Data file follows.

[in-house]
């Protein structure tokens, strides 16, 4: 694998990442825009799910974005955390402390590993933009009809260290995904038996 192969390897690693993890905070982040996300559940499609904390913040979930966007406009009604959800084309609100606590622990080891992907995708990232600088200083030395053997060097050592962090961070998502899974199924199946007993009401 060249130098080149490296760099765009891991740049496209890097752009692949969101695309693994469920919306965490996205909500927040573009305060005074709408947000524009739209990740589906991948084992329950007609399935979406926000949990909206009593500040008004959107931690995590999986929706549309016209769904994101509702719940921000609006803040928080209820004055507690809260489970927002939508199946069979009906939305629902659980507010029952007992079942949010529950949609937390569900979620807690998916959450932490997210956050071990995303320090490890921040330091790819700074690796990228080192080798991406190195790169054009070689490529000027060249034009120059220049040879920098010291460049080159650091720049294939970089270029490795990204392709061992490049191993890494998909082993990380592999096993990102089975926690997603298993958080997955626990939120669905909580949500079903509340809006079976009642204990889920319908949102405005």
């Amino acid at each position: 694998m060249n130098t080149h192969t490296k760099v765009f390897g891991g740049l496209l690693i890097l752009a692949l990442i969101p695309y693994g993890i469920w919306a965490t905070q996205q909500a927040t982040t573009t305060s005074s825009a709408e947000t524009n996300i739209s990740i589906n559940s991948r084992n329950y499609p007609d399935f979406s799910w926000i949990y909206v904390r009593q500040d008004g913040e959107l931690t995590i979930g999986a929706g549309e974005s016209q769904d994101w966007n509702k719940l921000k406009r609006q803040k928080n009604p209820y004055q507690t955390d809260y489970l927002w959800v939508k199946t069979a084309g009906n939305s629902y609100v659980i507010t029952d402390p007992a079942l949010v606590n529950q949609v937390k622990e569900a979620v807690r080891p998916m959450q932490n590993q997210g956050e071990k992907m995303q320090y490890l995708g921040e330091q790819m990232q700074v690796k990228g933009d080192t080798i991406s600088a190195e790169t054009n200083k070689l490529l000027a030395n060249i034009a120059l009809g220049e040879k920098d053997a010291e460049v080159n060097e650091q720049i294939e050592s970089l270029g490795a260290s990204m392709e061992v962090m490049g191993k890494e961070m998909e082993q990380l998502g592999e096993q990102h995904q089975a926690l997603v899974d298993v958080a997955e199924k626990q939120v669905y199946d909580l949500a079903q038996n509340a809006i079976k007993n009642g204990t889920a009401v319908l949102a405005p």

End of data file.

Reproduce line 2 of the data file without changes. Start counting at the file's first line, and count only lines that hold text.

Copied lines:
């Protein structure tokens, strides 16, 4: 694998990442825009799910974005955390402390590993933009009809260290995904038996 192969390897690693993890905070982040996300559940499609904390913040979930966007406009009604959800084309609100606590622990080891992907995708990232600088200083030395053997060097050592962090961070998502899974199924199946007993009401 060249130098080149490296760099765009891991740049496209890097752009692949969101695309693994469920919306965490996205909500927040573009305060005074709408947000524009739209990740589906991948084992329950007609399935979406926000949990909206009593500040008004959107931690995590999986929706549309016209769904994101509702719940921000609006803040928080209820004055507690809260489970927002939508199946069979009906939305629902659980507010029952007992079942949010529950949609937390569900979620807690998916959450932490997210956050071990995303320090490890921040330091790819700074690796990228080192080798991406190195790169054009070689490529000027060249034009120059220049040879920098010291460049080159650091720049294939970089270029490795990204392709061992490049191993890494998909082993990380592999096993990102089975926690997603298993958080997955626990939120669905909580949500079903509340809006079976009642204990889920319908949102405005």